Judgment, in default of appearance, was set aside as the defendant had not been properly served and had established a real prospect of successfully defending the claimant's allegation of negligence.Appeal by the defendant ('C') from a decision refusing his application to set aside judgment entered in default of appearance. C was the claimant's ('M') solicitor, from whom she sought damages for negligent advice in connection with a property transaction and investment of funds. C denied negligence, arguing that his retainer had been limited to translation of legal documents and did not extend to the giving of legal advice on their contents or effect, and that M was well aware of that limitation. The Law Society intervened in C's practice. C left and the practice was taken over by another firm ('N'). C arranged for all correspondence addressed to him to be returned to sender. The claim form was sent to C's firm's address but returned by N. An order for substituted service was made and the claim form served at N's offices when it was discovered that C's wife worked there and would pass on all private mail addressed to C. The claim form was still not received by C and M obtained default judgment for N's office and opened in error. N returned it to the court but also sent a copy to C. C argued that this was the first time he had become aware of the proceedings and that he had not known of the order for substituted service and since the claim had not been properly served he believed that he would have an automatic right to set aside the judgment. His solicitors advised obtaining counsel's opinion on the point and in the meantime M obtained an order assessing damages. C then applied for setting aside. The judgment was not set aside but the order quantifying the damages was set aside. The grounds were that, despite conflicts of fact between the parties' evidence as to the scope of C's retainer, M's claim was virtually certain to succeed to some extent as there was no defence to a negligence claim even though there were triable issues concerning quantum. C's grounds of appeal were that his evidence was apparently credible, was supported by contemporary documents and disclosed a real prospect of a successful defence to the negligence claim or, if negligence were proved, a real prospect of establishing that it had not caused M's loss. Further, he argued that M's evidence was inconsistent with those contemporary documents and that the documents had not been referred to at the default judgment hearing. M argued that, on any view of the facts, C must have been negligent as any reasonably competent solicitor would not have acted as C had, and he therefore had no real prospect of defending the claim.HELD: C had satisfied the test under CPR 13.3 to have the judgment set aside. He had a real prospect of successfully defending the issue of liability in the negligence claim and the default judgment was to be set aside. Considering the parties' respective cases, the extent and nature of the disputed facts was striking and every significant aspect of the events was in dispute. It was therefore impossible to say that C had no real prospect of establishing the basic factual case advanced in his draft defence. That was a matter that could only be properly explored at trial after disclosure of documents, oral evidence and cross-examination. The fact that the order assessing quantum had been set aside suggested that there was a reasonable prospect of C succeeding in establishing his factual case for the purposes of assessing damages, and it followed from this that the same facts provided C with a reasonably arguable case that he was not liable for negligence.Appeal allowed. Default judgment set aside.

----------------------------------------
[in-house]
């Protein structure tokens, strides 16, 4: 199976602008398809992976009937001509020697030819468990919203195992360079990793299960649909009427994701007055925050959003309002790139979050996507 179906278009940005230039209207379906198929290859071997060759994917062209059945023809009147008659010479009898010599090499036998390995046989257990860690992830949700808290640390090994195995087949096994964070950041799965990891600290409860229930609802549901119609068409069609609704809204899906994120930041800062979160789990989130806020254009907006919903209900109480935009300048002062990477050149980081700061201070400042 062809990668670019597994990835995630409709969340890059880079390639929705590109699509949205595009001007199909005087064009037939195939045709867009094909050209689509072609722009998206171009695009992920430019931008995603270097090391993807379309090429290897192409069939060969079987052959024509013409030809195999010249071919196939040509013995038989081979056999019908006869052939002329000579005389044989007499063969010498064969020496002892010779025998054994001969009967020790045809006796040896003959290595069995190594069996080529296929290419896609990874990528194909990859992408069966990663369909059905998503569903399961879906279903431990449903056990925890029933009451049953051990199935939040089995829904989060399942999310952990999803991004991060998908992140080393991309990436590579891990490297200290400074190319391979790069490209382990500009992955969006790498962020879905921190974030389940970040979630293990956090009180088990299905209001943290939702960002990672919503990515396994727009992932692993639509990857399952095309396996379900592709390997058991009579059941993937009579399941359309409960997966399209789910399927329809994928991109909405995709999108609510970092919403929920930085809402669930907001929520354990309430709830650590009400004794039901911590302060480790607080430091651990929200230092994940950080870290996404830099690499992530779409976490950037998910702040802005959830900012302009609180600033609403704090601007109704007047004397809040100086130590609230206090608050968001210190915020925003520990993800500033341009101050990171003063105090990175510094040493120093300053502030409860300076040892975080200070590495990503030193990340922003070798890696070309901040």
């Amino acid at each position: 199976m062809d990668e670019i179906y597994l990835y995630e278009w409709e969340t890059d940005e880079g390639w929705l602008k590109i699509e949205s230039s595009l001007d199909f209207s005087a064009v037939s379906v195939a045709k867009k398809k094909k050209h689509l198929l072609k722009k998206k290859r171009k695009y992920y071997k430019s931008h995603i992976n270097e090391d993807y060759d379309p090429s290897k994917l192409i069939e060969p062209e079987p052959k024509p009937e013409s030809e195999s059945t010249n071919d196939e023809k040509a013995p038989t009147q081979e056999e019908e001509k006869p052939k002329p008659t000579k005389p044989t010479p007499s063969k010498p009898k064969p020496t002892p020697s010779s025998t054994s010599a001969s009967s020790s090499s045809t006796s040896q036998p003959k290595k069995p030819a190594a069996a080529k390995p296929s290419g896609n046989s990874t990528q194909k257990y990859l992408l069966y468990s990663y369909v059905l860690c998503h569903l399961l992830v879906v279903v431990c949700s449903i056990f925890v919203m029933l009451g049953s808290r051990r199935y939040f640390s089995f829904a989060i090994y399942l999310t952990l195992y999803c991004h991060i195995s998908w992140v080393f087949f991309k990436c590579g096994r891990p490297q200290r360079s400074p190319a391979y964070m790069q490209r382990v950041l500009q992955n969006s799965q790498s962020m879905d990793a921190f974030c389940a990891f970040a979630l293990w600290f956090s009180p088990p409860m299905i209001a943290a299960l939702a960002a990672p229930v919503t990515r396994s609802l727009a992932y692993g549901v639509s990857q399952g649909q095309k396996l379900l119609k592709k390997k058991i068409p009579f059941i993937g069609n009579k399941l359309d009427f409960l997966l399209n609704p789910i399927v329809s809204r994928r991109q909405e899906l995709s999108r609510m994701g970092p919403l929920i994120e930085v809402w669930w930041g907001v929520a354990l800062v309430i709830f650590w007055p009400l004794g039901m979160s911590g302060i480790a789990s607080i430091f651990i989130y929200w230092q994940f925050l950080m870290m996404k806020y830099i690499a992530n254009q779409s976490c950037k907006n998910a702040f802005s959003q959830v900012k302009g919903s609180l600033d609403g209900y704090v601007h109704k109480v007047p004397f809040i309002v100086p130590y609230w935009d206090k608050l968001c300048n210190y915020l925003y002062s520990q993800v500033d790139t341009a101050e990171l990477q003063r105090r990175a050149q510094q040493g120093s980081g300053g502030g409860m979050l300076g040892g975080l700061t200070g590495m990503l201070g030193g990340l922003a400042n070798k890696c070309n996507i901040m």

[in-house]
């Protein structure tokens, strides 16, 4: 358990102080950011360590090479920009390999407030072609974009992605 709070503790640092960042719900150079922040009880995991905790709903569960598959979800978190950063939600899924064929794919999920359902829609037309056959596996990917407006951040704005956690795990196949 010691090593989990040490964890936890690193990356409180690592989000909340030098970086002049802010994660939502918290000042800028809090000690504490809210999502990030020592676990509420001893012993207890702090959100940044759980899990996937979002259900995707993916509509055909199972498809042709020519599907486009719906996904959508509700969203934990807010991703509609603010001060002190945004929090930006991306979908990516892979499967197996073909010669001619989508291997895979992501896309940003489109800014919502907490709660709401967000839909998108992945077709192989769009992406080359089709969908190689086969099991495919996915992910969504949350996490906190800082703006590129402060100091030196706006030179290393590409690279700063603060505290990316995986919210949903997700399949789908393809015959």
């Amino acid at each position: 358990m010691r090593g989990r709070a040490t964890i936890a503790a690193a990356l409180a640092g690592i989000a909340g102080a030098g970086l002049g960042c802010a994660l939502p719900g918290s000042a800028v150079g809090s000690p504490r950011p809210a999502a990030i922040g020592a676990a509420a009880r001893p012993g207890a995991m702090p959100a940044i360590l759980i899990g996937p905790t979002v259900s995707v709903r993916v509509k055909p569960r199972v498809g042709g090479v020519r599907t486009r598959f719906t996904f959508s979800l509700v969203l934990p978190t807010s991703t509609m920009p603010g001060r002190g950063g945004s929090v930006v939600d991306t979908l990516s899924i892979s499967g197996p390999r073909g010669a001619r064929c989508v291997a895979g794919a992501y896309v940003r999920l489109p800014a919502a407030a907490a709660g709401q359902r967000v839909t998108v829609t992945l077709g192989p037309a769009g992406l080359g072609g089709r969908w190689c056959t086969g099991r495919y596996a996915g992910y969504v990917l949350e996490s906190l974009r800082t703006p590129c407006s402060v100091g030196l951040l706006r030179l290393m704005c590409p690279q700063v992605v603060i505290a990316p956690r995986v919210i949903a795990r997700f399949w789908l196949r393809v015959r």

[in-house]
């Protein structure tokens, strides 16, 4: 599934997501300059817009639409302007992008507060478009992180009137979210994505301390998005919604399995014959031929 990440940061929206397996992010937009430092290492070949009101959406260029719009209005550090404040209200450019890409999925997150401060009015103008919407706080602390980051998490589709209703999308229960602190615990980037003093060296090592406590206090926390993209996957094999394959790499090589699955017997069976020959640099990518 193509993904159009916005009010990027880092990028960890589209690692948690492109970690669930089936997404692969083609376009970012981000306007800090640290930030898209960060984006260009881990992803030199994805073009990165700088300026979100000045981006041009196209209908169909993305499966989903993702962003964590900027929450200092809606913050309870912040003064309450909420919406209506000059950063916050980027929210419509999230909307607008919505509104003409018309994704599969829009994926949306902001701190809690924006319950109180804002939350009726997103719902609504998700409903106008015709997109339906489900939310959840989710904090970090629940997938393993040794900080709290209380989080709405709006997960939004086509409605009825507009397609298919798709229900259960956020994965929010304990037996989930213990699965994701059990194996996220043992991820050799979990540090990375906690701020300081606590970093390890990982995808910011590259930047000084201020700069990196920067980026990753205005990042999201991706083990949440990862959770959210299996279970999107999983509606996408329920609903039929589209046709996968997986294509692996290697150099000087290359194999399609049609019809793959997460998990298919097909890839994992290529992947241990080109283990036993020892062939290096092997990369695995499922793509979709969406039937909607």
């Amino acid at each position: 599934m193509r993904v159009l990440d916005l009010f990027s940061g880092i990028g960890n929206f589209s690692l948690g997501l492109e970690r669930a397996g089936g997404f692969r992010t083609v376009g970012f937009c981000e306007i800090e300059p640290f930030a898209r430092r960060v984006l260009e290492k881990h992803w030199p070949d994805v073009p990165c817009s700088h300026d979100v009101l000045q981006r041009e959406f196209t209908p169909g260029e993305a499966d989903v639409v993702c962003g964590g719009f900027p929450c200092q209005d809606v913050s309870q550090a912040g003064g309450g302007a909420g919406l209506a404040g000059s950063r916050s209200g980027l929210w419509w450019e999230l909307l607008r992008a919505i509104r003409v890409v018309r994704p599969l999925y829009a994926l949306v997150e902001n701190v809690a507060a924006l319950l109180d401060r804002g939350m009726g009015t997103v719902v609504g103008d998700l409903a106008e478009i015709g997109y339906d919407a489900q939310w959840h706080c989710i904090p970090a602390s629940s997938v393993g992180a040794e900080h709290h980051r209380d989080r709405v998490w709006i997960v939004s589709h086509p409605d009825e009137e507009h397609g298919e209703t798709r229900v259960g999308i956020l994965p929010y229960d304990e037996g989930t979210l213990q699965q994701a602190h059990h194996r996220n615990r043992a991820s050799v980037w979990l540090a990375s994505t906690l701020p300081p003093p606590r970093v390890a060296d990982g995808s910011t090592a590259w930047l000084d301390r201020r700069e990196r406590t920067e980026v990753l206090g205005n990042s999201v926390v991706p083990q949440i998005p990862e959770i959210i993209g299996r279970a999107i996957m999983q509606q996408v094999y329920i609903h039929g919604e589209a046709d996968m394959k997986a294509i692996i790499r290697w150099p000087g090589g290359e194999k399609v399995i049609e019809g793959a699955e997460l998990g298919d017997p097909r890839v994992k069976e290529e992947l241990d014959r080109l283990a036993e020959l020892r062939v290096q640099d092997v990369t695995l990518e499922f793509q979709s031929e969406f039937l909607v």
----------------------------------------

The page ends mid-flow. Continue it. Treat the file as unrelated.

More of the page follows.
EWHC 401 (Ch)